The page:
She speaks frequently at conferences and symposia throughout the Basin on the history of the Columbia River Treaty and its effects on Basin residents. She has recently completed a manuscript titled A River Captured – history and hydro-electricity in the upper Columbia Basin.
An American by birth, Pearkes has been a resident of Canada since 1985 and Nelson since 1994. She has written many articles and several books that explore place and its cultural meaning.
The Geography of Memory, a history of the landscape and indigenous people of the upper Columbia watershed published in 2002, remains a Kootenay classic.
Pearkes has agreed to help The Nelson Daily readers understand the importance of the Columbia River Treaty to the region with another edition of River Talk.
Today the Pearkes writes about how past construction of dams have gobbled up agriculture land in BC.
The recent announcement by the B.C. government that they intend to go ahead with the construction of the $8 billion Site C dam on the Peace River brought briefly to public attention the potential loss of agricultural land there.
The dam’s reservoir would flood 5,550 hectares, a significant portion of it in use for active farming and ranching.
There is here a difference between size and significance. The lessons of the Columbia River Treaty (CRT) are a case in point.
In the 1950s, just before Canada signed the treaty authorizing the flooding of the Arrow Lakes valley’s farmland, British Columbia’s government was still producing informational pamphlets promoting the region and supporting the region’s agriculture.
In fact, this valley from Castlegar to Revelstoke was the third largest agricultural producer in the province, behind the Fraser and the Okanagan. Growing food there required little if any irrigation.
Farmers made use of the Columbia’s natural flood cycle to mow two, rather than one crop of hay.
The Arrow Valley was not the only agricultural area at risk. There was farming and ranching in the Rocky Mountain Trench south of Cranbrook, in the Pend Oreille valley, and even a few places in the upper Columbia near Valemont and the Duncan River valley.
Only the farming community near Creston B.C. stood to gain from regulated flows of the Kootenay River by Libby dam.
As the brewing controversy over Site C is again demonstrating, agriculture and storage reservoirs don’t match up as compatible uses of the same valley. In the CRT negotiations, the Canadian and B.C. governments ultimately dismissed the significance of agriculture in the Arrow and other valleys to be flooded, largely because of the short-term financial advantages of creating storage reservoirs.
Ironically, these CRT storage reservoirs have offered significant support to agriculture, only in the U.S., not Canada.
A pivotal project for the U.S. development of agriculture in the Columbia Basin pre-dated the CRT. Constructed in the 1930s, Grand Coulee dam was initially conceived as a way to water the Columbia Plateau — millions of acres of rich, silted soil that received only 10 percent of the annual rainfall needed to be really productive farmland.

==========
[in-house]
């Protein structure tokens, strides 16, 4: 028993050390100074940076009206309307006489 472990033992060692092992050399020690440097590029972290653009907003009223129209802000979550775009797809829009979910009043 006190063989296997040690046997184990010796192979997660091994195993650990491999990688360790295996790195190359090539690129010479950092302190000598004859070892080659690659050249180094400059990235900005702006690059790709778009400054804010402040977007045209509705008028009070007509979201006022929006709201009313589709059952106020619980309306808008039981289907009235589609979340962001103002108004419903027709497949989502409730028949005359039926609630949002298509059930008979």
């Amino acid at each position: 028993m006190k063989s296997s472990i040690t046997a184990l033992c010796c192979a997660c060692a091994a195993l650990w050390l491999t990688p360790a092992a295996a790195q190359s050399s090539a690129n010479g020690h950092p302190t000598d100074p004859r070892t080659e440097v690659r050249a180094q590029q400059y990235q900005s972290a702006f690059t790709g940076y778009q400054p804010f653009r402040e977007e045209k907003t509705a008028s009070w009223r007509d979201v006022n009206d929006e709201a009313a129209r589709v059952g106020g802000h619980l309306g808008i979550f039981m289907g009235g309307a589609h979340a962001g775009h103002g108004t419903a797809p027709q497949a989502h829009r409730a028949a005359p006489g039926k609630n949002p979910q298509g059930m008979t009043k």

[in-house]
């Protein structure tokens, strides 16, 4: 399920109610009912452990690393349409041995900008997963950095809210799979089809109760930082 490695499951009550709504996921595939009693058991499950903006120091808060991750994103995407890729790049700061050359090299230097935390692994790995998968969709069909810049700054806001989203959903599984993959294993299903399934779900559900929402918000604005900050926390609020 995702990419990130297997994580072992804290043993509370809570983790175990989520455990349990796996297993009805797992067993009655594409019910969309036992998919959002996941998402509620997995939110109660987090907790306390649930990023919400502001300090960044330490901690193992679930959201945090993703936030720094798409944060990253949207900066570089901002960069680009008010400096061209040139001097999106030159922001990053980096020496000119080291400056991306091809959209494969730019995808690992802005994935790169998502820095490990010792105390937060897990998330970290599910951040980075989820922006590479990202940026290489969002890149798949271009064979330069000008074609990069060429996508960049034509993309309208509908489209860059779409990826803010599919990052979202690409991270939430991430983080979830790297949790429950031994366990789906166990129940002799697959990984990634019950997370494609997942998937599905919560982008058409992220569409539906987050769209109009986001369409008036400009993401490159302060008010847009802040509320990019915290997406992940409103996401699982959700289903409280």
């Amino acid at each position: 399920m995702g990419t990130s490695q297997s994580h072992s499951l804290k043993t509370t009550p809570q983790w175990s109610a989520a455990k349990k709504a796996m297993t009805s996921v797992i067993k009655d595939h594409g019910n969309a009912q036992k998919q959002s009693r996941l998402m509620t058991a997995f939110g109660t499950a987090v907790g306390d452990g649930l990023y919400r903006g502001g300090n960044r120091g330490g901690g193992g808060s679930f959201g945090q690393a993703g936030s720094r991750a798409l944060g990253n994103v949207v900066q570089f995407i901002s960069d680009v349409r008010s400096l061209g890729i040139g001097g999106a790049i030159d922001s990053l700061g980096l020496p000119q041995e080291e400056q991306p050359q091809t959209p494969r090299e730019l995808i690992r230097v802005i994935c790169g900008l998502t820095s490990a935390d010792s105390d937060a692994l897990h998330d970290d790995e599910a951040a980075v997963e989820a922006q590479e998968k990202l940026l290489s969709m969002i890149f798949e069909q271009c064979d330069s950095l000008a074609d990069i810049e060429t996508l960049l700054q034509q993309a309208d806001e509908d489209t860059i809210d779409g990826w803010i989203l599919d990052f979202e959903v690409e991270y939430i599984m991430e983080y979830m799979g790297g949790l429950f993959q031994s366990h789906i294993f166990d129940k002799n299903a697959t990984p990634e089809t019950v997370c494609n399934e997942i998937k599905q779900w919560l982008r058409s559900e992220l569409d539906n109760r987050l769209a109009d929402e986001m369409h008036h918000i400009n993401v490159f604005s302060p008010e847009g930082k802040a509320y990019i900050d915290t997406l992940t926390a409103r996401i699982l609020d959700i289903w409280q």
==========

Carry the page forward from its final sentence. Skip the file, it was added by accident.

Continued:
Grand Coulee was specifically designed to gather and pump Columbia River water up into the hot, dry plateau, where a system of canals re-distributed the water farmers needed.
As the arid west grew hungrier for electricity as well as farm crops, the need to store water for power increased. The CRT allowed the water re-distribution program at Grand Coulee to continue much as it had been conceived, while also providing water to U.S. generators downstream to produce reliable power.
A new question now risies in CRT policy circles.
How much is the water storage that Canada provides worth to U.S. agriculture today?
And more broadly, I would ask: Should B.C. once again destroy agricultural land in order to produce mega-kilowatts?
Is size the only determination of significance?
None of the treaty authors could have predicted the effects of climate change. Scientific modeling forecasts warmer and dryer trends across the Columbia Basin into the next century, with the arid mid-Basin’s agricultural region slated to feel the effects most intensively.
The result could be increasing pressure even more on CRT storage systems — to provide the consistency of water supply everyone in the Basin has come to expect.
According to Rachael Paschal Osborn of the Center for Environmental Law and Policy (www.celp.org), ground water drawn from deep wells in the dry part of the basin is decreasing rapidly as farmers irrigate potatoes for the fast-food industry.
The flow from Canadian storage reservoir water could become even more valuable not just for the flexibility it provides, but for the water supply itself.
In Osborn’s view, the big thirst by U.S. agri-business will likely de-stabilize the CRT three-legged stool of hydro-generation, flood control and migratory fish issues.
Meanwhile, the agricultural land flooded by the CRT is gone (perhaps forever) and more losses in the Peace River valley are on their way.